DANIEL TAUB Staff Reporter
A report to be reviewed by the Los Angeles City Council’s public safety committee this week finds that police substations, service centers and stop-in offices are underutilized and not needed in many of the communities in which they are located.
While the centers’ supporters say they create high police visibility in neighborhoods and support the goal of greater community-based policing, critics among them Los Angeles City Councilmember Laura Chick, head of the public safety committee say they have been opened in a haphazard manner.
Many of the city’s 125-plus outreach centers have been opened in areas where they do more to serve business interests than community needs, they say.
“It’s often a property owner who has some empty space and wants some police presence,” Chick said in an interview last week.
The City Council’s public safety committee this week will take up the issue of community outreach centers when a Los Angeles Police Department report on their value, along with requests to approve two new centers, simultaneously come before the committee.
The report completed for the committee late last year by Police Chief Willie L. Williams said that the LAPD’s community outreach centers, or CORCs, “have had a positive impact in the majority of communities in which they have been established.” But it also noted that some centers did not benefit the communities in which they opened.
“In Southwest Area, the CORCs were not used at all by the community. Due to the lack of community interest, three CORCs were closed,” the report said.
Rickey Gelb a partner in Gelb Enterprises, which has two buildings with community outreach centers in the San Fernando Valley defended their use, saying that they provide a valuable service.
“I think it’s a good program, and I think we should get one in every area that has a problem and get the LAPD more visible,” he said.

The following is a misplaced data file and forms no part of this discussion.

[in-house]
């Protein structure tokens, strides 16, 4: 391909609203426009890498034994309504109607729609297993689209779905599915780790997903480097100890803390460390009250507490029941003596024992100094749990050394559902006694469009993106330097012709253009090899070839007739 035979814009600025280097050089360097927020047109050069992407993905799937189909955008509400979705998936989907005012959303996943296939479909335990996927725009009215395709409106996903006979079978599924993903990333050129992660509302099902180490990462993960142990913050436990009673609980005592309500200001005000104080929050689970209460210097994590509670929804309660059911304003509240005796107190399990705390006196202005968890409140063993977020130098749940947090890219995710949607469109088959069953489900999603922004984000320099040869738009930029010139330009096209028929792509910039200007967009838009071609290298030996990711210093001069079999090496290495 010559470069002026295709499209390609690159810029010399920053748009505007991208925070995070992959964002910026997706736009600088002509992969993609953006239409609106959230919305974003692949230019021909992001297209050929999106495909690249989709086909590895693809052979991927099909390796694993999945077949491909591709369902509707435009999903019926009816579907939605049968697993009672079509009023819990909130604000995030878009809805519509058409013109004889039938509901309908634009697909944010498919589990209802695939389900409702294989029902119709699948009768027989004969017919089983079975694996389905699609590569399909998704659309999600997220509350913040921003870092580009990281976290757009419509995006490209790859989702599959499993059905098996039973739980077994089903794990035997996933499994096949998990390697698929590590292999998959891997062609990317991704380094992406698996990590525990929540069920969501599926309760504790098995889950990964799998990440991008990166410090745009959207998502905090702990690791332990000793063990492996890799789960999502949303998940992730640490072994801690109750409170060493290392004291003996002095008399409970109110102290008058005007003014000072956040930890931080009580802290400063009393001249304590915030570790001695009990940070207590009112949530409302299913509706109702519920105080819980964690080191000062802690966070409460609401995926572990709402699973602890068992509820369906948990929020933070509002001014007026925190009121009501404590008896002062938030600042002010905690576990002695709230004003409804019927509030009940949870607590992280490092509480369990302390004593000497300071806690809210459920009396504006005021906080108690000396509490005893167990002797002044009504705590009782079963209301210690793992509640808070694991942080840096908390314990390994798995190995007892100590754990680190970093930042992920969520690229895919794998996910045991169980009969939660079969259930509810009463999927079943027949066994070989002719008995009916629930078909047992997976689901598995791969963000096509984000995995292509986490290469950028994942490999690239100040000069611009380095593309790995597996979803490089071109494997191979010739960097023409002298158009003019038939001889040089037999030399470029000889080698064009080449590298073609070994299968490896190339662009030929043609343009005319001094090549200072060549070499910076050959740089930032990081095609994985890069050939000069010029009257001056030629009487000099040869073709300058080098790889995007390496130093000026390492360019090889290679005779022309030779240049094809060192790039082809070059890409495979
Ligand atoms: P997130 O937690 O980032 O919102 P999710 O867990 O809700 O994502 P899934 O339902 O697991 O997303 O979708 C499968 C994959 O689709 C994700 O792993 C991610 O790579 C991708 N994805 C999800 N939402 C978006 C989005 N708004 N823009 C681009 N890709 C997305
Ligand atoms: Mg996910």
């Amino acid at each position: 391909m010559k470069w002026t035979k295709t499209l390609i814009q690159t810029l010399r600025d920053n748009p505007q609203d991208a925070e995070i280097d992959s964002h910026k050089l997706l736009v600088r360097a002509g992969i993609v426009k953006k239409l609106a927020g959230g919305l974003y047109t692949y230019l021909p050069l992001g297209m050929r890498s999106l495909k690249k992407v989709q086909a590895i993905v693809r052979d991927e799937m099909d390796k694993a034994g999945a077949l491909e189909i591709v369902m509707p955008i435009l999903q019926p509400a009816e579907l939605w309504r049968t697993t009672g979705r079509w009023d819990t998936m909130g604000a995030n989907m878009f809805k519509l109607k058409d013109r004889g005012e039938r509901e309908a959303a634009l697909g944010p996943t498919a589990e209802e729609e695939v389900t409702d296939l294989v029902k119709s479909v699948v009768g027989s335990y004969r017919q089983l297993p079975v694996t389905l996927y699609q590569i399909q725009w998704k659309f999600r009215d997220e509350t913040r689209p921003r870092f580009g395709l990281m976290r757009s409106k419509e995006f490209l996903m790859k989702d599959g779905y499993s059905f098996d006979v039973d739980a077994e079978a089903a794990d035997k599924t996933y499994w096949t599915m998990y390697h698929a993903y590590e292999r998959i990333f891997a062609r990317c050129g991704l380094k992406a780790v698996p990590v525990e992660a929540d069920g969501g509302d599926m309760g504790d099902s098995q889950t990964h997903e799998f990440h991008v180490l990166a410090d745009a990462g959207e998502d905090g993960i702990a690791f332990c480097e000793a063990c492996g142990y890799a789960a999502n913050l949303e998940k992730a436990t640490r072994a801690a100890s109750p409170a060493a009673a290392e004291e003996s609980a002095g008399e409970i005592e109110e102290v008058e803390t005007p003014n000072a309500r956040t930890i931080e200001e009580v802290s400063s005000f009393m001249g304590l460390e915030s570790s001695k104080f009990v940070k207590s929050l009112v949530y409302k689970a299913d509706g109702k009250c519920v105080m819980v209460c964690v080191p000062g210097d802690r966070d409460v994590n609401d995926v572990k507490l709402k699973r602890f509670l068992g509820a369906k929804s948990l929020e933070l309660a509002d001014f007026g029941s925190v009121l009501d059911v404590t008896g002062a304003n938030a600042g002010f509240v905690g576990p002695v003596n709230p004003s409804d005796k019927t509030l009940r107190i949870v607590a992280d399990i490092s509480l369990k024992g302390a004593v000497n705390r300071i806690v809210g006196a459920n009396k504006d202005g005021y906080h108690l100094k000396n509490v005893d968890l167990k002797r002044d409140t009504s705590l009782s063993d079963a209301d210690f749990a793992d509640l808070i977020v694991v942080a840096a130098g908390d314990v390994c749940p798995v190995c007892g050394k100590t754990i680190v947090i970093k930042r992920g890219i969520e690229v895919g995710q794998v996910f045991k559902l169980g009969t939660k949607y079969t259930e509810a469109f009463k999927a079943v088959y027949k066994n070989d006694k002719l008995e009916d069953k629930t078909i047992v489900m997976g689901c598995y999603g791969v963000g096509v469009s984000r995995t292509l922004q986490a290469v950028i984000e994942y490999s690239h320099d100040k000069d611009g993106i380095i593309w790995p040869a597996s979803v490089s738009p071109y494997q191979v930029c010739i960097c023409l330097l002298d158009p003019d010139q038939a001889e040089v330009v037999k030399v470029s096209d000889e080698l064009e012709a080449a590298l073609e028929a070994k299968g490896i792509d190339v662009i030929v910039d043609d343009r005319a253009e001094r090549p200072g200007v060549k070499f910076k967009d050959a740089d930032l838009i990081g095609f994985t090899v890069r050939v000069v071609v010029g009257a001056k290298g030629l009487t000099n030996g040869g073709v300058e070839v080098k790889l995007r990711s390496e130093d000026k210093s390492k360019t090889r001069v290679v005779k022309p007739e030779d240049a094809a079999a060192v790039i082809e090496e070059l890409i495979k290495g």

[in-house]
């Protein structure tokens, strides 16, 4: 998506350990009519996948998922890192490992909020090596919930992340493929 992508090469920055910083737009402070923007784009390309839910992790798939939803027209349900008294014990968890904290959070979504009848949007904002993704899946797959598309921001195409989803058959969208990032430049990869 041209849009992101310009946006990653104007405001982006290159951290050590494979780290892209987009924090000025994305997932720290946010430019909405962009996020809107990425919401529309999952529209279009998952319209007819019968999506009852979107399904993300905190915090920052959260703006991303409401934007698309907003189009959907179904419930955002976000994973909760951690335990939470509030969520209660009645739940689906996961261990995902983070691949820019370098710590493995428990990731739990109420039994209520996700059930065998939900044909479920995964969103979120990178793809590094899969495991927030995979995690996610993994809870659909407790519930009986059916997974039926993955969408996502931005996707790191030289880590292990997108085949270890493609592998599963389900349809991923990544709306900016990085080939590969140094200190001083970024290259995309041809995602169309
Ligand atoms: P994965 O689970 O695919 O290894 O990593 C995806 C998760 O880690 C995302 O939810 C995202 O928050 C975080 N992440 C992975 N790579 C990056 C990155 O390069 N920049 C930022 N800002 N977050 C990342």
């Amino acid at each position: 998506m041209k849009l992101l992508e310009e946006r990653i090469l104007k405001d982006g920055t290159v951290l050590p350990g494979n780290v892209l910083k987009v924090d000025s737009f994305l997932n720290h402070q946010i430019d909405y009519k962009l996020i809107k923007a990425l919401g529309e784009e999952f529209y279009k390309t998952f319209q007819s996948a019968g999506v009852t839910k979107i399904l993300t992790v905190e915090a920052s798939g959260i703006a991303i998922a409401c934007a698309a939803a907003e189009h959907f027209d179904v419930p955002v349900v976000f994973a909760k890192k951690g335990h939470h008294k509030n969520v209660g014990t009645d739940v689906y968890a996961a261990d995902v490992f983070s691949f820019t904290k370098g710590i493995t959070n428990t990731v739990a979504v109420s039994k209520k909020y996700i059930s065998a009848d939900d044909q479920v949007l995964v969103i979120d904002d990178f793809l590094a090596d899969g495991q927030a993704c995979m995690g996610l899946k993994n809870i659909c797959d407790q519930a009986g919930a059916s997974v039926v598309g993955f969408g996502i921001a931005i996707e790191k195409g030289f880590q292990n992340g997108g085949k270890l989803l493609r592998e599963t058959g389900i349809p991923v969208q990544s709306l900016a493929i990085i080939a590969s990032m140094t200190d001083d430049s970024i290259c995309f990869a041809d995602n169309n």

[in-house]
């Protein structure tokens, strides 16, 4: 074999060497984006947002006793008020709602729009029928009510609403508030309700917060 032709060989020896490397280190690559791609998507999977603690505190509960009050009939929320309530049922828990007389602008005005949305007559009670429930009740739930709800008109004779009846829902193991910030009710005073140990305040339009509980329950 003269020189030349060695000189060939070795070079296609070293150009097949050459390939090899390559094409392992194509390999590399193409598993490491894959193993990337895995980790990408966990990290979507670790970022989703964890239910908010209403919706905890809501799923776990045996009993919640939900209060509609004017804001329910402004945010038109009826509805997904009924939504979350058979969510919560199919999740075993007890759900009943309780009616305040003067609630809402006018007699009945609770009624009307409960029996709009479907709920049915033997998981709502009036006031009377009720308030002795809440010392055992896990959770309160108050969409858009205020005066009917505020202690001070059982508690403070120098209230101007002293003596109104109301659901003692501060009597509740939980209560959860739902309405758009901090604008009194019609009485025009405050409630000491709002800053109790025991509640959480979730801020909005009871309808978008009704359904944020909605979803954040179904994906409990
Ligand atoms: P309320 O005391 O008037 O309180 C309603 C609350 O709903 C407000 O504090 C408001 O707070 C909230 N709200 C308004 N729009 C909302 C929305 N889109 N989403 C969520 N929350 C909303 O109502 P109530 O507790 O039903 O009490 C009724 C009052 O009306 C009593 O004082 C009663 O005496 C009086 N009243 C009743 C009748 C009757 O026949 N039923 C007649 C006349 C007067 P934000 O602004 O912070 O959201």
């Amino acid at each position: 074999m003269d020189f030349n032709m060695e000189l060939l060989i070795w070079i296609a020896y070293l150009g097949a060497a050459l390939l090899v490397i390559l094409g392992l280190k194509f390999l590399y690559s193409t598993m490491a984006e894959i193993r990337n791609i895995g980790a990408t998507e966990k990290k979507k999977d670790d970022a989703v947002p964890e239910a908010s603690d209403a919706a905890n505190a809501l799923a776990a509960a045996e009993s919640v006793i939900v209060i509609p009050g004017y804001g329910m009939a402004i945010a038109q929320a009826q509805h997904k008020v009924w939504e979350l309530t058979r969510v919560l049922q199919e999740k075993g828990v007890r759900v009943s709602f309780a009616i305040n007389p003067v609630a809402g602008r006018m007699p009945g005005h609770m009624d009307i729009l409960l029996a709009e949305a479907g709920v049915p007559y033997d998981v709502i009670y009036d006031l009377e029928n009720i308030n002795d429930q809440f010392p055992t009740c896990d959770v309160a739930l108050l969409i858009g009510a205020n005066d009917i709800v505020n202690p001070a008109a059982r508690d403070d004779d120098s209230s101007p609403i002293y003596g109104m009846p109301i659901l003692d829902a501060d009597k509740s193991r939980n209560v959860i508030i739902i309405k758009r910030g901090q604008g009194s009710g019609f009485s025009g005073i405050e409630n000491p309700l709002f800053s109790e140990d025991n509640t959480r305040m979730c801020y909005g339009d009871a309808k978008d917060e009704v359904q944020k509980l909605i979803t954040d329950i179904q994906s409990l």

One of the outreach centers at a Gelb property has received criticism because it is located on the second floor of a Ventura Boulevard office building making it less visible to passersby and because it has limited parking nearby.
But Gelb said that it serves a need in the community.
“A lot of people on the boulevard don’t feel comfortable going to Reseda or Van Nuys (police stations) to fill out crime reports,” Gelb said.
Bayan Lewis, an assistant chief and director of operations for the LAPD, agreed that some locations have been opened without adequate forethought, but that most of those locations are stop-in centers, which are not staffed full-time.
“My criticism to the system is we probably went too fast on those,” Lewis said.
Community outreach centers include three types of locations: substations, which are essentially mini police stations staffed full time by police officers; community service centers, which are primarily staffed by volunteers, but with an officer supervising part-time; and stop-in locations, where officers can fill out reports and make phone calls, but which do not have regular hours.
Chick and others said last week that the under-use of locations particularly community service centers and stop-in locations is due to poor planning; centers are often opened where they are not needed.
This, they said, is because the cash-strapped LAPD often opens outreach centers where free space is offered by commercial property owners, rather than where there is high crime or a lack of nearby police stations.
Mel Wilson, president of the San Fernando Valley Association of Realtors, said that the LAPD takes advantage of no-lease spaces because of the financial savings, but it is really the property owners who benefit from the low-cost security.
“I think the landlord who has enough smarts to get a police substation in the area is going to have an advantage over someone who doesn’t have security. So it gives them an advantage of getting better, longer-term tenants,” Wilson said.
Larry Kosmont president of Kosmont & Associates Inc., which completed a master facilities plan for the LAPD last year agreed that the LAPD has taken a careless approach to opening outreach centers.
“There wasn’t a consistent protocol for accepting a station as a substation location. It was often driven by an offer for free space,” Kosmont said.
But he added that not every one of those locations is a waste.
“When someone offers space, there’s certainly something in it for them. But I think there’s a dual benefit there’s a benefit for the community and a benefit for the space provider,” he said.